For me to be a saint means to be myself. Therefore the problem of sanctity and salvation is in fact the problem of finding out who I am and of discovering my true self.
Trees and animals have no problem. God makes them what they are without consulting them, and they are perfectly satisfied.
With us it is different. God leaves us free to be whatever we like. We can be ourselves or not, as we please. We are at liberty to be real, or to be unreal. We may be true or false, the choice is ours. – Thomas Merton
At a time of crisis in her teens Jessica Abdelnabbi, who was raised Christian, went to a mosque that she’d visited many times with friends who were members. She longed to pray with the community but the leader was praying in Arabic. She turned to the woman beside her and asked for help. The woman said, “You don’t have to understand the words. Just listen. Would you like a scarf?” Jessica said “yes” and covered her head, closed her eyes and leaned into the illusive words that filled the room. There among strangers sharing the same longing, Jessica was filled with a deep peace and a profound awareness of God’s love. This was the moment she knew where she belonged. In the years that followed she studied Islam and learned Arabic, but her study was a way to give her brain a chance to catch up with what her heart already knew- she was a Muslim.
So far, Grace has welcomed a Conservative rabbi, the founder of the first mission to LGBT people in the Episcopal Church, a Sensei and a Christian convert to Islam to share their faith stories at our “Welcoming the Stranger” Adult Forum. The speaker’s differences have been pronounced but I’ve noticed at least one experience they all share: when they described the moments they felt closest to God they all came to a deeper understanding of who they were.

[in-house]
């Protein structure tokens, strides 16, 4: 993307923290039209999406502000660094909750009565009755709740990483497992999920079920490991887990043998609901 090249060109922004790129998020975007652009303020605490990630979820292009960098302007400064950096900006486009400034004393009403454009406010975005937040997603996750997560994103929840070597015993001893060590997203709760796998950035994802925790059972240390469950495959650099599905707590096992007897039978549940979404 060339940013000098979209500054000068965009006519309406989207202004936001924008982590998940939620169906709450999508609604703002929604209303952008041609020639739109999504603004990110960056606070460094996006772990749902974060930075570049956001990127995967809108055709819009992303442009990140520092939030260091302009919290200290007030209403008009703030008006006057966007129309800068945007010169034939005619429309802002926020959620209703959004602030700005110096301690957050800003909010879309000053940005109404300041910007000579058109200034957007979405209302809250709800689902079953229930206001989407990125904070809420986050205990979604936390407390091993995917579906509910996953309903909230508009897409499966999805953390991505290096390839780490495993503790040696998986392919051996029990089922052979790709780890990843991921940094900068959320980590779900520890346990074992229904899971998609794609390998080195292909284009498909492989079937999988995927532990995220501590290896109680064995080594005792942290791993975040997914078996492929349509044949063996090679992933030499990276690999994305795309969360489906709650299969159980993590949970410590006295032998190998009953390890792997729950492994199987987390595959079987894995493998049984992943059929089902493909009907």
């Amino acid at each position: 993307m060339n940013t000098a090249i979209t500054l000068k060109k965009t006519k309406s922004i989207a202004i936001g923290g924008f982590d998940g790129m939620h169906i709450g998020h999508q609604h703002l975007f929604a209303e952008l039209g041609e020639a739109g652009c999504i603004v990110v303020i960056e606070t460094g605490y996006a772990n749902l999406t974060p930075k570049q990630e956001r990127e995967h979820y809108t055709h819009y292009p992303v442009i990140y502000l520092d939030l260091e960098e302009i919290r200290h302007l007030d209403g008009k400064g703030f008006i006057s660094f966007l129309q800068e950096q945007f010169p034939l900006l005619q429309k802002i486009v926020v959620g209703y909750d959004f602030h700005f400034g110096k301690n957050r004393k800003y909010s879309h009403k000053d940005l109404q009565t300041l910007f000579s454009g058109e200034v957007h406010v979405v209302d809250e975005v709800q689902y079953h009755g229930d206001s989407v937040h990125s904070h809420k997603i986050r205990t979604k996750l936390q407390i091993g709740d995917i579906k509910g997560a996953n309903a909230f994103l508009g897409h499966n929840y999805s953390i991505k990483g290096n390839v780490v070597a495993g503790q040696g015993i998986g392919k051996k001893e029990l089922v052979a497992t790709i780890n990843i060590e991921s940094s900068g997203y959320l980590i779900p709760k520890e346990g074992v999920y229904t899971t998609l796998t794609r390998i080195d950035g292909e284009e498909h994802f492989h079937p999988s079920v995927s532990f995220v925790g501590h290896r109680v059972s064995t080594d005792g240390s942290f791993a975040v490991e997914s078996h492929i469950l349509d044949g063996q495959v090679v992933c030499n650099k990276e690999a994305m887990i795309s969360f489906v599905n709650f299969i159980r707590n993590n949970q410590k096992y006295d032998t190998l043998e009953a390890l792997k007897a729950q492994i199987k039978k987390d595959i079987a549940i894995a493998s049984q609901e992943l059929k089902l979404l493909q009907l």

Often enough in Scripture when someone comes before the presence of God they’re given a new name. Jacob is renamed Israel, Sarai becomes Sarah, Simon becomes Peter. Maybe getting a new name doesn’t so much signal a change in identity as it does God’s revealing to the renamed person who they were all along.
We spend so much time thinking about ourselves and what others think of us. Am I smart? Do I measure up? Am I as awkward on the outside as I feel on the inside? I don’t know about you, but every time I take off down one of these roads I wind up in the weeds, lost and spinning my wheels. But when I pray beside you in church, or when we are singing, or when I’m receiving the bread and wine from Jesus’ table I get myself back.
We are vessels of the Holy Spirit, the dwelling place of God. Discovering what that uniquely means in each one of us is holy work.
Let’s learn together.
See you Sunday,